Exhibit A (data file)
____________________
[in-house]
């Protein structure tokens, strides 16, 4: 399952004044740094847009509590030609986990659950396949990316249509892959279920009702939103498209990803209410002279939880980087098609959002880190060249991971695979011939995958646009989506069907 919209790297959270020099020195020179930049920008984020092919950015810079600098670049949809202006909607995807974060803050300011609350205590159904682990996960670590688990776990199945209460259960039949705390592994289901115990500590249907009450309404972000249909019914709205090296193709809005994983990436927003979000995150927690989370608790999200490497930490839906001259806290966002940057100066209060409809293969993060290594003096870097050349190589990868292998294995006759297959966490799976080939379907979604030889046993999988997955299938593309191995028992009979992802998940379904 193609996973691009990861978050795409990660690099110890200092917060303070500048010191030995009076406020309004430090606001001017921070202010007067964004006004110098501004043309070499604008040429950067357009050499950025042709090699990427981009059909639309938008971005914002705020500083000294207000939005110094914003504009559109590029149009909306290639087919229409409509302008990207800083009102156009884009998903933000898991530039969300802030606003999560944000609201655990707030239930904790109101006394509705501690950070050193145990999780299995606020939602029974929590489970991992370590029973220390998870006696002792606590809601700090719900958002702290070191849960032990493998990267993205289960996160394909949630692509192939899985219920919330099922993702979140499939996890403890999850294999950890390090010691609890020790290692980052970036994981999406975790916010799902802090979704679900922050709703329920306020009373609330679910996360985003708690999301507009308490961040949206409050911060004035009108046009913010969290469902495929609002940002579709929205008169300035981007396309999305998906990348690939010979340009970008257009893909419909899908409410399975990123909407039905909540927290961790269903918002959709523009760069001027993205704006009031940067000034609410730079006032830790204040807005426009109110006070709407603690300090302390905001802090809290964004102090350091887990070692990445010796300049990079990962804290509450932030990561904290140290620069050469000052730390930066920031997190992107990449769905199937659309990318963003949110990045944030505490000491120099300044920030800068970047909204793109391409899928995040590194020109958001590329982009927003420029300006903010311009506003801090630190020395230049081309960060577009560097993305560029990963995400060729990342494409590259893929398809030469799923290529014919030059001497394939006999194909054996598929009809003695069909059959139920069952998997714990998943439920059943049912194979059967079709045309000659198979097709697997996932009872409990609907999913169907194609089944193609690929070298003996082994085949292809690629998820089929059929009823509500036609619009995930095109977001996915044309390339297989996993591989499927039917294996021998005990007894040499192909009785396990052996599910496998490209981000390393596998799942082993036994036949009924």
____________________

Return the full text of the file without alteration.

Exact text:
[in-house]
């Protein structure tokens, strides 16, 4: 399952004044740094847009509590030609986990659950396949990316249509892959279920009702939103498209990803209410002279939880980087098609959002880190060249991971695979011939995958646009989506069907 919209790297959270020099020195020179930049920008984020092919950015810079600098670049949809202006909607995807974060803050300011609350205590159904682990996960670590688990776990199945209460259960039949705390592994289901115990500590249907009450309404972000249909019914709205090296193709809005994983990436927003979000995150927690989370608790999200490497930490839906001259806290966002940057100066209060409809293969993060290594003096870097050349190589990868292998294995006759297959966490799976080939379907979604030889046993999988997955299938593309191995028992009979992802998940379904 193609996973691009990861978050795409990660690099110890200092917060303070500048010191030995009076406020309004430090606001001017921070202010007067964004006004110098501004043309070499604008040429950067357009050499950025042709090699990427981009059909639309938008971005914002705020500083000294207000939005110094914003504009559109590029149009909306290639087919229409409509302008990207800083009102156009884009998903933000898991530039969300802030606003999560944000609201655990707030239930904790109101006394509705501690950070050193145990999780299995606020939602029974929590489970991992370590029973220390998870006696002792606590809601700090719900958002702290070191849960032990493998990267993205289960996160394909949630692509192939899985219920919330099922993702979140499939996890403890999850294999950890390090010691609890020790290692980052970036994981999406975790916010799902802090979704679900922050709703329920306020009373609330679910996360985003708690999301507009308490961040949206409050911060004035009108046009913010969290469902495929609002940002579709929205008169300035981007396309999305998906990348690939010979340009970008257009893909419909899908409410399975990123909407039905909540927290961790269903918002959709523009760069001027993205704006009031940067000034609410730079006032830790204040807005426009109110006070709407603690300090302390905001802090809290964004102090350091887990070692990445010796300049990079990962804290509450932030990561904290140290620069050469000052730390930066920031997190992107990449769905199937659309990318963003949110990045944030505490000491120099300044920030800068970047909204793109391409899928995040590194020109958001590329982009927003420029300006903010311009506003801090630190020395230049081309960060577009560097993305560029990963995400060729990342494409590259893929398809030469799923290529014919030059001497394939006999194909054996598929009809003695069909059959139920069952998997714990998943439920059943049912194979059967079709045309000659198979097709697997996932009872409990609907999913169907194609089944193609690929070298003996082994085949292809690629998820089929059929009823509500036609619009995930095109977001996915044309390339297989996993591989499927039917294996021998005990007894040499192909009785396990052996599910496998490209981000390393596998799942082993036994036949009924």